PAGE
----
Book Reviews, Literary News, and Thoughts on Life
In the wake of a devastating fire in the mountains of North Carolina, Highlander Jamie Fraser and his English wife find themselves homeless and without family, in the midst of the gathering storm of revolution. And thanks to his time-travelling wife’s information, he knows what the coming spring of 1778 will bring. But then Jamie’s illegitimate son, William, arrives in North Carolina, a young officer in King George’s army. Jamie has sworn two things to himself: his son will never know his true paternity – and he himself will never face his son down the barrel of a gun. Between the mountains of North Carolina and those of the Scottish highlands lie blockades and battlefields, storm and shipwreck, privateers and politics. The one thing that sustains the Frasers in their struggle is the hope that their family has reached safety in the future (summary courtesy of www.specusphere.com)
If you haven’t read either this book or the rest of the series, be forewarned that there will be some brief spoilers ahead. Don’t say I didn’t warn you . . .
Though An Echo In The Bone might not be my favorite installment in this series, there really is a lot to love about this book. I enjoyed the various mediums that were used to progress the storyline in addition to the prose, such as the letters Bree and company receive from Jamie and Claire. Both of their voices are so vividly crafted that I can easily imagine them with their quills in hand, faithfully recording their daily encounters for their beloved children and grandchildren.
I admit that I haven’t always liked Bree much in the past (I found her tongue a bit too sharp at times, without enough kindness to balance it out), but she did grow on me this time around. I love how she wrangled her way into a job position that her prospective employer felt unsuitable for a woman. She reminded me an awful lot of her smooth-talking father in that instance.
Many authors, unless they write for young people (and sometimes even if they do), struggle with making believable characters out of children, but that is not the case with Gabaldon. I loved seeing more of Jem and was highly amused by his encounters with a rat at school and speaking Gaidhlig to his teacher. I also adored Mandy (she’s a ‘feisty wee baggage,” as Jamie puts it).
We also get to see more of Young Ian, which I loved, since he has always been one of my favorite supporting characters. Through him and Jamie’s son, William, we get to meet the delightful Hunter siblings, Denny and Rachel. I thought the pair of them were a great addition to the ever-increasing cast of characters.
The latter, however, leads me to the downfalls of this book. It seemed there were so many storylines going on and so many new characters that I found it hard to keep track of them all (who was that Richardson guy again, and what does he have against half of the characters in the book?). I, like most readers, I am sure, am mostly concerned with Jamie and Claire and found myself skipping over great chunks of the book just to see how they were doing the first time around. I confess that I did not read at all about Lord John Gray or William my first run through of the book, though I did the second time and did find myself entertained by the pair of them.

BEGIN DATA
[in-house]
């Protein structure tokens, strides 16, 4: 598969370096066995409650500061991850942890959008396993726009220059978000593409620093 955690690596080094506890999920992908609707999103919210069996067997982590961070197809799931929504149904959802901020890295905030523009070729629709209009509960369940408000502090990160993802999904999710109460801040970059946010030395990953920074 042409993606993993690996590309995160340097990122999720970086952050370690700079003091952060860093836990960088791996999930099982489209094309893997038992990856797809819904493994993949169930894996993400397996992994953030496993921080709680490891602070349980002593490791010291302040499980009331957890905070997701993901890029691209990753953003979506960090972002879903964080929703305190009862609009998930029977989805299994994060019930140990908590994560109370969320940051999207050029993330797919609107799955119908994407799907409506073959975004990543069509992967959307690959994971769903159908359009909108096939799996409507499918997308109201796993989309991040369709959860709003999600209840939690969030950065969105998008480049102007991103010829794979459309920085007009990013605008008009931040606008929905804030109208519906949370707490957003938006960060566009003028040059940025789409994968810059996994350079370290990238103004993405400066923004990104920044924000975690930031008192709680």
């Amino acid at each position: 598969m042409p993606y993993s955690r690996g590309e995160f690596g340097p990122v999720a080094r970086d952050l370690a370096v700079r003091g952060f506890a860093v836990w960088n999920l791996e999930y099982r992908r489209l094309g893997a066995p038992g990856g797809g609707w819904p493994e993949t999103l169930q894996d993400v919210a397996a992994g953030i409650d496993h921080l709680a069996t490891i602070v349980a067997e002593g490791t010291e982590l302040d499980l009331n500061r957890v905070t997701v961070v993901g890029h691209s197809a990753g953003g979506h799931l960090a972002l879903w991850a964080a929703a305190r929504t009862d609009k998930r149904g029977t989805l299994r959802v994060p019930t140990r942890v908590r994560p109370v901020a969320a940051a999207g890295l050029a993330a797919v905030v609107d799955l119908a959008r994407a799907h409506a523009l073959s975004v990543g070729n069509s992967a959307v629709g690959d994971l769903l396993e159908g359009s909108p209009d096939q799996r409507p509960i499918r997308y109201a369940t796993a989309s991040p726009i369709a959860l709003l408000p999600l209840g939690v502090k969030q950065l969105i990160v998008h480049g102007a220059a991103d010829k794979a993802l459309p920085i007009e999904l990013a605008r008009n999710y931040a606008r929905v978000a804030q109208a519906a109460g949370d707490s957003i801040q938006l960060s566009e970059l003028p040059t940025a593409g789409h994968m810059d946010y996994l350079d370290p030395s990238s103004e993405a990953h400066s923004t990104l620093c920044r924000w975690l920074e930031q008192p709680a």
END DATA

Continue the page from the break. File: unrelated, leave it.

There were also events in the novel that I thought way too much of a coincidence. I thought it highly unlikely that William would be wandering around injured in the middle of Nowheresville, Virginia being chased by random Indians and Ian would just happen to stumble upon him and save him. I was willing to forgive Gabaldon for that because I did enjoy their interaction there and throughout the novel. Suspension of belief at its finest, I suppose.
Other reviewers have also stated that their frustration over the plot of this book not playing out like that of a typical novel, with a distinct beginning, middle, and end, and resolution of conflicts. Like these readers, I was a bit peeved by the cliffhangers present in every storyline at the end of the book, but I found I could handle this if I thought of the book as section of pages that has fallen out of a diary. The characters have recorded their thoughts and actions over an action-packed time period and we’ll get to hear about what has happened to them next when we manage to find the rest of said diary (er, when Gabaldon gets around to publishing the next installment however many years down the road).
For these reasons, I couldn’t give An Echo In The Bone a full five stars, but I certainly did enjoy it despite these faults. If one doesn’t get bent out of shape over these things, I think they will find reading this book as rewarding an experience as I did.
Review cross-posted at my library thing page